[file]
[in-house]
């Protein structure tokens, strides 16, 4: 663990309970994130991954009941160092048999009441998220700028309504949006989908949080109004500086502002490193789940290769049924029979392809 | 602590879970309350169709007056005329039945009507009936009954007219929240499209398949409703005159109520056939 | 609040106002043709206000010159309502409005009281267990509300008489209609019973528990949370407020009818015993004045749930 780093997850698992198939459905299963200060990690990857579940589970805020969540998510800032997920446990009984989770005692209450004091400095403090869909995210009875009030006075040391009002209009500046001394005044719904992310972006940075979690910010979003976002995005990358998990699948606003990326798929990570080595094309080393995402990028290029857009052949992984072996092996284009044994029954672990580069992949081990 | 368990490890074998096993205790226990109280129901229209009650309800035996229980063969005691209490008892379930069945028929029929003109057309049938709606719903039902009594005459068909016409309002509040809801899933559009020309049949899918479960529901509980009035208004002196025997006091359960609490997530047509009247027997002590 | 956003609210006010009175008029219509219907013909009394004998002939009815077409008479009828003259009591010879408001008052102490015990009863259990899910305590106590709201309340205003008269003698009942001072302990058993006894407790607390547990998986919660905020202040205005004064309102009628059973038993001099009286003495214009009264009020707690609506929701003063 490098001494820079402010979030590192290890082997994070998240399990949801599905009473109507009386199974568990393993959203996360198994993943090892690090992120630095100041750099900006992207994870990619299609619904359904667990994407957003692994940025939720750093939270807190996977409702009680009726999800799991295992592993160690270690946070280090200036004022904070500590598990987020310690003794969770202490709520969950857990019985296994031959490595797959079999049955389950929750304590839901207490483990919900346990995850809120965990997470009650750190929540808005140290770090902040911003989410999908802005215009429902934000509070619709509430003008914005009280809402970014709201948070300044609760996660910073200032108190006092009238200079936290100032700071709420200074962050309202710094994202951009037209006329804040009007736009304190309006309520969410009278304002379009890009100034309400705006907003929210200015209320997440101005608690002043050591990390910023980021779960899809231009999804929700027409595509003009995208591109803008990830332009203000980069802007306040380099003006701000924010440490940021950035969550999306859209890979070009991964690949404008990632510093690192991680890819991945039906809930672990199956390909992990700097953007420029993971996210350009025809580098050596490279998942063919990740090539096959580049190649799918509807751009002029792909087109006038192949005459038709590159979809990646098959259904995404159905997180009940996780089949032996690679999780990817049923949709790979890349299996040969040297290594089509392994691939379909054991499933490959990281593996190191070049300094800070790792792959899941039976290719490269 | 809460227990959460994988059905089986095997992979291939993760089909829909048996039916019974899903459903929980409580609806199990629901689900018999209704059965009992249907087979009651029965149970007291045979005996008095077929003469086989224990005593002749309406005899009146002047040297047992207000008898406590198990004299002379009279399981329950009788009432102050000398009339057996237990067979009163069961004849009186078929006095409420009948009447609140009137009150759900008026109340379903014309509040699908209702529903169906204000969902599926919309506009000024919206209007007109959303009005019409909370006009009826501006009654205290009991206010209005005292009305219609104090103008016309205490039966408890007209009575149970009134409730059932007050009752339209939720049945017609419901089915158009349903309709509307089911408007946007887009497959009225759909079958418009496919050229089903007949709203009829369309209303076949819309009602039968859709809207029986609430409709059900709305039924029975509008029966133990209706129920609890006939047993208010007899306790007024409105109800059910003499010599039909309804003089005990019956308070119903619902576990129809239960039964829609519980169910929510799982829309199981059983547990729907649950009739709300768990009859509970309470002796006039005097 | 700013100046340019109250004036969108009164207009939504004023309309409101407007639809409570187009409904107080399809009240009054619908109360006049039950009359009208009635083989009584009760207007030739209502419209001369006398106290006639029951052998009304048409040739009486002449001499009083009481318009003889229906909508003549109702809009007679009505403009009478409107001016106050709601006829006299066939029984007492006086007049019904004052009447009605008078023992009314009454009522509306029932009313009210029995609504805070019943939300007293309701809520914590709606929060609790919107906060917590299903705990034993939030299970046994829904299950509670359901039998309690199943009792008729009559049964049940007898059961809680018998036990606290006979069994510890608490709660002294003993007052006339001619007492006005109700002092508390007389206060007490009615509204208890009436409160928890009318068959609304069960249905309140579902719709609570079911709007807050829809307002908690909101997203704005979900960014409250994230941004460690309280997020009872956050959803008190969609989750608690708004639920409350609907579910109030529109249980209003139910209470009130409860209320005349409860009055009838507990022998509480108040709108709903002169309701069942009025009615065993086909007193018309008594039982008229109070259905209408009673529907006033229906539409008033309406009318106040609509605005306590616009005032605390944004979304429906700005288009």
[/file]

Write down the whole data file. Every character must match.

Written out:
[in-house]
């Protein structure tokens, strides 16, 4: 663990309970994130991954009941160092048999009441998220700028309504949006989908949080109004500086502002490193789940290769049924029979392809 | 602590879970309350169709007056005329039945009507009936009954007219929240499209398949409703005159109520056939 | 609040106002043709206000010159309502409005009281267990509300008489209609019973528990949370407020009818015993004045749930 780093997850698992198939459905299963200060990690990857579940589970805020969540998510800032997920446990009984989770005692209450004091400095403090869909995210009875009030006075040391009002209009500046001394005044719904992310972006940075979690910010979003976002995005990358998990699948606003990326798929990570080595094309080393995402990028290029857009052949992984072996092996284009044994029954672990580069992949081990 | 368990490890074998096993205790226990109280129901229209009650309800035996229980063969005691209490008892379930069945028929029929003109057309049938709606719903039902009594005459068909016409309002509040809801899933559009020309049949899918479960529901509980009035208004002196025997006091359960609490997530047509009247027997002590 | 956003609210006010009175008029219509219907013909009394004998002939009815077409008479009828003259009591010879408001008052102490015990009863259990899910305590106590709201309340205003008269003698009942001072302990058993006894407790607390547990998986919660905020202040205005004064309102009628059973038993001099009286003495214009009264009020707690609506929701003063 490098001494820079402010979030590192290890082997994070998240399990949801599905009473109507009386199974568990393993959203996360198994993943090892690090992120630095100041750099900006992207994870990619299609619904359904667990994407957003692994940025939720750093939270807190996977409702009680009726999800799991295992592993160690270690946070280090200036004022904070500590598990987020310690003794969770202490709520969950857990019985296994031959490595797959079999049955389950929750304590839901207490483990919900346990995850809120965990997470009650750190929540808005140290770090902040911003989410999908802005215009429902934000509070619709509430003008914005009280809402970014709201948070300044609760996660910073200032108190006092009238200079936290100032700071709420200074962050309202710094994202951009037209006329804040009007736009304190309006309520969410009278304002379009890009100034309400705006907003929210200015209320997440101005608690002043050591990390910023980021779960899809231009999804929700027409595509003009995208591109803008990830332009203000980069802007306040380099003006701000924010440490940021950035969550999306859209890979070009991964690949404008990632510093690192991680890819991945039906809930672990199956390909992990700097953007420029993971996210350009025809580098050596490279998942063919990740090539096959580049190649799918509807751009002029792909087109006038192949005459038709590159979809990646098959259904995404159905997180009940996780089949032996690679999780990817049923949709790979890349299996040969040297290594089509392994691939379909054991499933490959990281593996190191070049300094800070790792792959899941039976290719490269 | 809460227990959460994988059905089986095997992979291939993760089909829909048996039916019974899903459903929980409580609806199990629901689900018999209704059965009992249907087979009651029965149970007291045979005996008095077929003469086989224990005593002749309406005899009146002047040297047992207000008898406590198990004299002379009279399981329950009788009432102050000398009339057996237990067979009163069961004849009186078929006095409420009948009447609140009137009150759900008026109340379903014309509040699908209702529903169906204000969902599926919309506009000024919206209007007109959303009005019409909370006009009826501006009654205290009991206010209005005292009305219609104090103008016309205490039966408890007209009575149970009134409730059932007050009752339209939720049945017609419901089915158009349903309709509307089911408007946007887009497959009225759909079958418009496919050229089903007949709203009829369309209303076949819309009602039968859709809207029986609430409709059900709305039924029975509008029966133990209706129920609890006939047993208010007899306790007024409105109800059910003499010599039909309804003089005990019956308070119903619902576990129809239960039964829609519980169910929510799982829309199981059983547990729907649950009739709300768990009859509970309470002796006039005097 | 700013100046340019109250004036969108009164207009939504004023309309409101407007639809409570187009409904107080399809009240009054619908109360006049039950009359009208009635083989009584009760207007030739209502419209001369006398106290006639029951052998009304048409040739009486002449001499009083009481318009003889229906909508003549109702809009007679009505403009009478409107001016106050709601006829006299066939029984007492006086007049019904004052009447009605008078023992009314009454009522509306029932009313009210029995609504805070019943939300007293309701809520914590709606929060609790919107906060917590299903705990034993939030299970046994829904299950509670359901039998309690199943009792008729009559049964049940007898059961809680018998036990606290006979069994510890608490709660002294003993007052006339001619007492006005109700002092508390007389206060007490009615509204208890009436409160928890009318068959609304069960249905309140579902719709609570079911709007807050829809307002908690909101997203704005979900960014409250994230941004460690309280997020009872956050959803008190969609989750608690708004639920409350609907579910109030529109249980209003139910209470009130409860209320005349409860009055009838507990022998509480108040709108709903002169309701069942009025009615065993086909007193018309008594039982008229109070259905209408009673529907006033229906539409008033309406009318106040609509605005306590616009005032605390944004979304429906700005288009």